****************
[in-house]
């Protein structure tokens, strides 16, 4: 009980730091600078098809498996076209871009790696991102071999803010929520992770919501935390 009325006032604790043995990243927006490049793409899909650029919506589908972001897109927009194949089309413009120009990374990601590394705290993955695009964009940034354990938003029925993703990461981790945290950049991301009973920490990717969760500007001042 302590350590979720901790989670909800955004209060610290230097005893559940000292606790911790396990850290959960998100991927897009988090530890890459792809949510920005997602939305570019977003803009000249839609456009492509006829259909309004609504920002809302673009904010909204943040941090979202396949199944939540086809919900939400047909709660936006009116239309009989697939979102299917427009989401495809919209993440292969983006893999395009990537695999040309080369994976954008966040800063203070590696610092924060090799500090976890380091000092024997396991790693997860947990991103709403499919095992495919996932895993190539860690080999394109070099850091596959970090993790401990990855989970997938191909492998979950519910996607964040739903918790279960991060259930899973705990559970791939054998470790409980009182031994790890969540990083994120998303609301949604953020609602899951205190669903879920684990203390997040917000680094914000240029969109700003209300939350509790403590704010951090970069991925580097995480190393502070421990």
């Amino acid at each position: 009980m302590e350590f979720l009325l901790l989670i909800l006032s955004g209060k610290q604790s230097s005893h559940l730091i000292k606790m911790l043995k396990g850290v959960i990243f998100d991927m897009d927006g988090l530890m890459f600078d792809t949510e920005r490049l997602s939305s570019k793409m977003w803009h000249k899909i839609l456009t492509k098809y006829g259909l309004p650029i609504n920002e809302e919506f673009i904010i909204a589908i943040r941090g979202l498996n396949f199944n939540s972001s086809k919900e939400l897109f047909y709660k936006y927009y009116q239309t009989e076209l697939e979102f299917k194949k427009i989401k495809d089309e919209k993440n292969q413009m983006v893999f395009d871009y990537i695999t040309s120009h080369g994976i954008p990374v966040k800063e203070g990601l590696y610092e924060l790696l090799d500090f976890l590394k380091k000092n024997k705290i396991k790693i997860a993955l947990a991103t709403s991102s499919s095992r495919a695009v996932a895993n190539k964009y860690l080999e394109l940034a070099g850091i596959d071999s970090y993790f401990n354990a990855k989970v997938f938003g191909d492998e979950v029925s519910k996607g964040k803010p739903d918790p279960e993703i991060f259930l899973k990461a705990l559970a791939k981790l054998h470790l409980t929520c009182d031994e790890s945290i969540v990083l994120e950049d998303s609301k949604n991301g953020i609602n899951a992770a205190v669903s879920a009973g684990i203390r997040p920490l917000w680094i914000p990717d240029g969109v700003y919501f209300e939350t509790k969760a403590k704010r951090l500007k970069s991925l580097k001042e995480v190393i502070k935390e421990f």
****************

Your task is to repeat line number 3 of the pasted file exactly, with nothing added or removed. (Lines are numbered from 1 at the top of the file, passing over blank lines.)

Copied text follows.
């Amino acid at each position: 009980m302590e350590f979720l009325l901790l989670i909800l006032s955004g209060k610290q604790s230097s005893h559940l730091i000292k606790m911790l043995k396990g850290v959960i990243f998100d991927m897009d927006g988090l530890m890459f600078d792809t949510e920005r490049l997602s939305s570019k793409m977003w803009h000249k899909i839609l456009t492509k098809y006829g259909l309004p650029i609504n920002e809302e919506f673009i904010i909204a589908i943040r941090g979202l498996n396949f199944n939540s972001s086809k919900e939400l897109f047909y709660k936006y927009y009116q239309t009989e076209l697939e979102f299917k194949k427009i989401k495809d089309e919209k993440n292969q413009m983006v893999f395009d871009y990537i695999t040309s120009h080369g994976i954008p990374v966040k800063e203070g990601l590696y610092e924060l790696l090799d500090f976890l590394k380091k000092n024997k705290i396991k790693i997860a993955l947990a991103t709403s991102s499919s095992r495919a695009v996932a895993n190539k964009y860690l080999e394109l940034a070099g850091i596959d071999s970090y993790f401990n354990a990855k989970v997938f938003g191909d492998e979950v029925s519910k996607g964040k803010p739903d918790p279960e993703i991060f259930l899973k990461a705990l559970a791939k981790l054998h470790l409980t929520c009182d031994e790890s945290i969540v990083l994120e950049d998303s609301k949604n991301g953020i609602n899951a992770a205190v669903s879920a009973g684990i203390r997040p920490l917000w680094i914000p990717d240029g969109v700003y919501f209300e939350t509790k969760a403590k704010r951090l500007k970069s991925l580097k001042e995480v190393i502070k935390e421990f």